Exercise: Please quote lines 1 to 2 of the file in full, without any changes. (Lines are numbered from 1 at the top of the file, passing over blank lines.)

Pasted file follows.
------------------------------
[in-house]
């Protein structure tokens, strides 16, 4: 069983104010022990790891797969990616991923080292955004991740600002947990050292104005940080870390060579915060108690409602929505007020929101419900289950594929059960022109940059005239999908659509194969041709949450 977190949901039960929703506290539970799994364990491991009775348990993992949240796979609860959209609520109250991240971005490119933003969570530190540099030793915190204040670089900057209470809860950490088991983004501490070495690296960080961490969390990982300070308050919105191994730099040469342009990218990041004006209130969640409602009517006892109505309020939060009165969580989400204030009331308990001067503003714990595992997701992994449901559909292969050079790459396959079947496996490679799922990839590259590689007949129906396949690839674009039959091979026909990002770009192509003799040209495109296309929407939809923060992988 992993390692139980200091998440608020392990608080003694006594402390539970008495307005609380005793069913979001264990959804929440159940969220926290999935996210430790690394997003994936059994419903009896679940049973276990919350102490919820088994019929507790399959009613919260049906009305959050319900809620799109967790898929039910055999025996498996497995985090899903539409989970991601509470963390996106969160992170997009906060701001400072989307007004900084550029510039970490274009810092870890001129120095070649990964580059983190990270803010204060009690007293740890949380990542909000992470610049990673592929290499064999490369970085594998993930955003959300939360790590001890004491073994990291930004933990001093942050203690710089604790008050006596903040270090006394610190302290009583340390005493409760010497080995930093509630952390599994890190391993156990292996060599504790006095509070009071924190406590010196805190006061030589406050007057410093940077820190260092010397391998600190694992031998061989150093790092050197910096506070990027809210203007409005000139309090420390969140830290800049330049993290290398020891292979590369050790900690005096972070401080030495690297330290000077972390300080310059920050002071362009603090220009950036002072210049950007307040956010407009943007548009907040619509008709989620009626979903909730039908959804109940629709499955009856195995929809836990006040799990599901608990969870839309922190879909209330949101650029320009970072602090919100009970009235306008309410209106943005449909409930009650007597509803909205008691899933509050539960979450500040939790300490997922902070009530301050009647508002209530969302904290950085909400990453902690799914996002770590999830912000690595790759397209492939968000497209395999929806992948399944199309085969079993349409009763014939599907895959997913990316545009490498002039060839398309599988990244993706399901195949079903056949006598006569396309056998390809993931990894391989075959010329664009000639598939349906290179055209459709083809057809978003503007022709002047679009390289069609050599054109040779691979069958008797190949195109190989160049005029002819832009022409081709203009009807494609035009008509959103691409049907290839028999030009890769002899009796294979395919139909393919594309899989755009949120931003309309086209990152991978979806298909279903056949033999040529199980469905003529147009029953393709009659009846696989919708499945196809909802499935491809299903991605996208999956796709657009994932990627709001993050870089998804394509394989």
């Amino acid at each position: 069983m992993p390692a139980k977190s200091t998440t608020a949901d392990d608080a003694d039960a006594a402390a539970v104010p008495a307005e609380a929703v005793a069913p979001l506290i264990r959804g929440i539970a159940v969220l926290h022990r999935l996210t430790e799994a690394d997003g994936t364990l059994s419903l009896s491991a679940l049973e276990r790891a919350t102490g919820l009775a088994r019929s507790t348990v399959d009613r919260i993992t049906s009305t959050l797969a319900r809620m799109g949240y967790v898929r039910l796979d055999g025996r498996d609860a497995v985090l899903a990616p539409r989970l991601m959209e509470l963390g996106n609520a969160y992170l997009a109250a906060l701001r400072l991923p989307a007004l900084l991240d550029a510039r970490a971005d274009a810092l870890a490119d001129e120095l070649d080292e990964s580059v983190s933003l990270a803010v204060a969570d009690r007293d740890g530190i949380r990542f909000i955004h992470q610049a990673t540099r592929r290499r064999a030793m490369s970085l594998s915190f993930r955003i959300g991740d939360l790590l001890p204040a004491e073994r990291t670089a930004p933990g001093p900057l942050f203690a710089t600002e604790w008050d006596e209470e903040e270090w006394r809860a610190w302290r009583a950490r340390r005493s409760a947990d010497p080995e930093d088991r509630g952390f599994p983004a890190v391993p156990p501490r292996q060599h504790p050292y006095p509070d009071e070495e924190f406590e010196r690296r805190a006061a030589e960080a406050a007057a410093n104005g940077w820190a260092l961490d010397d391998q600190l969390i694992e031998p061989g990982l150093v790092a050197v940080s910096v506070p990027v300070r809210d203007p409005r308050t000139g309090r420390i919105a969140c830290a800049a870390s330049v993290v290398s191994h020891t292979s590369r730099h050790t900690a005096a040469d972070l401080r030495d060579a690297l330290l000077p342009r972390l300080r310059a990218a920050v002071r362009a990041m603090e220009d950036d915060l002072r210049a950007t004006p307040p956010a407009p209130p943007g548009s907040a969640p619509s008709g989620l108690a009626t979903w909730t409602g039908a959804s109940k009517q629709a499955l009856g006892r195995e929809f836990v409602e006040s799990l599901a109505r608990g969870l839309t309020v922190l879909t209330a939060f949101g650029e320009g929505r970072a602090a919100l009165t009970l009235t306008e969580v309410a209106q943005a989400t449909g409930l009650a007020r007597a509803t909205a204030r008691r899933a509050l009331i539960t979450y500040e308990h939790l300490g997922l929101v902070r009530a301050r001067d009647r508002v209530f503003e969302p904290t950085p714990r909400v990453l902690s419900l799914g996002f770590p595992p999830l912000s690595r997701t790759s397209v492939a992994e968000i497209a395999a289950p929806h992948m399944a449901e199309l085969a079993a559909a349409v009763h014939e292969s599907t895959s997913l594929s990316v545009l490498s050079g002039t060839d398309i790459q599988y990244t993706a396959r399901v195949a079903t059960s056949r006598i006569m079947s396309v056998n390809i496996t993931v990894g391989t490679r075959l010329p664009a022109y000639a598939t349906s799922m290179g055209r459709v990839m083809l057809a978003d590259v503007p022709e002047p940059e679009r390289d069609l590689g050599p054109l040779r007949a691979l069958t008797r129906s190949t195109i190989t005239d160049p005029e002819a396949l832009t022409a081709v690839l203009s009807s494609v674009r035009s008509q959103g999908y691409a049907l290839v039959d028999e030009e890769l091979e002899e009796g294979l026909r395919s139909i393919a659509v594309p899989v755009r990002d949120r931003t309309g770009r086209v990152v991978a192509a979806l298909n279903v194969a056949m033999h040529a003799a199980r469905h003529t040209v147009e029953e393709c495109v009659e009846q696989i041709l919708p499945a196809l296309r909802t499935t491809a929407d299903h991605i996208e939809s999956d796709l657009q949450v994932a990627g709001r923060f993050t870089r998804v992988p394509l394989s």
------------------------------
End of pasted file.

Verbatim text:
[in-house]
């Protein structure tokens, strides 16, 4: 069983104010022990790891797969990616991923080292955004991740600002947990050292104005940080870390060579915060108690409602929505007020929101419900289950594929059960022109940059005239999908659509194969041709949450 977190949901039960929703506290539970799994364990491991009775348990993992949240796979609860959209609520109250991240971005490119933003969570530190540099030793915190204040670089900057209470809860950490088991983004501490070495690296960080961490969390990982300070308050919105191994730099040469342009990218990041004006209130969640409602009517006892109505309020939060009165969580989400204030009331308990001067503003714990595992997701992994449901559909292969050079790459396959079947496996490679799922990839590259590689007949129906396949690839674009039959091979026909990002770009192509003799040209495109296309929407939809923060992988 992993390692139980200091998440608020392990608080003694006594402390539970008495307005609380005793069913979001264990959804929440159940969220926290999935996210430790690394997003994936059994419903009896679940049973276990919350102490919820088994019929507790399959009613919260049906009305959050319900809620799109967790898929039910055999025996498996497995985090899903539409989970991601509470963390996106969160992170997009906060701001400072989307007004900084550029510039970490274009810092870890001129120095070649990964580059983190990270803010204060009690007293740890949380990542909000992470610049990673592929290499064999490369970085594998993930955003959300939360790590001890004491073994990291930004933990001093942050203690710089604790008050006596903040270090006394610190302290009583340390005493409760010497080995930093509630952390599994890190391993156990292996060599504790006095509070009071924190406590010196805190006061030589406050007057410093940077820190260092010397391998600190694992031998061989150093790092050197910096506070990027809210203007409005000139309090420390969140830290800049330049993290290398020891292979590369050790900690005096972070401080030495690297330290000077972390300080310059920050002071362009603090220009950036002072210049950007307040956010407009943007548009907040619509008709989620009626979903909730039908959804109940629709499955009856195995929809836990006040799990599901608990969870839309922190879909209330949101650029320009970072602090919100009970009235306008309410209106943005449909409930009650007597509803909205008691899933509050539960979450500040939790300490997922902070009530301050009647508002209530969302904290950085909400990453902690799914996002770590999830912000690595790759397209492939968000497209395999929806992948399944199309085969079993349409009763014939599907895959997913990316545009490498002039060839398309599988990244993706399901195949079903056949006598006569396309056998390809993931990894391989075959010329664009000639598939349906290179055209459709083809057809978003503007022709002047679009390289069609050599054109040779691979069958008797190949195109190989160049005029002819832009022409081709203009009807494609035009008509959103691409049907290839028999030009890769002899009796294979395919139909393919594309899989755009949120931003309309086209990152991978979806298909279903056949033999040529199980469905003529147009029953393709009659009846696989919708499945196809909802499935491809299903991605996208999956796709657009994932990627709001993050870089998804394509394989």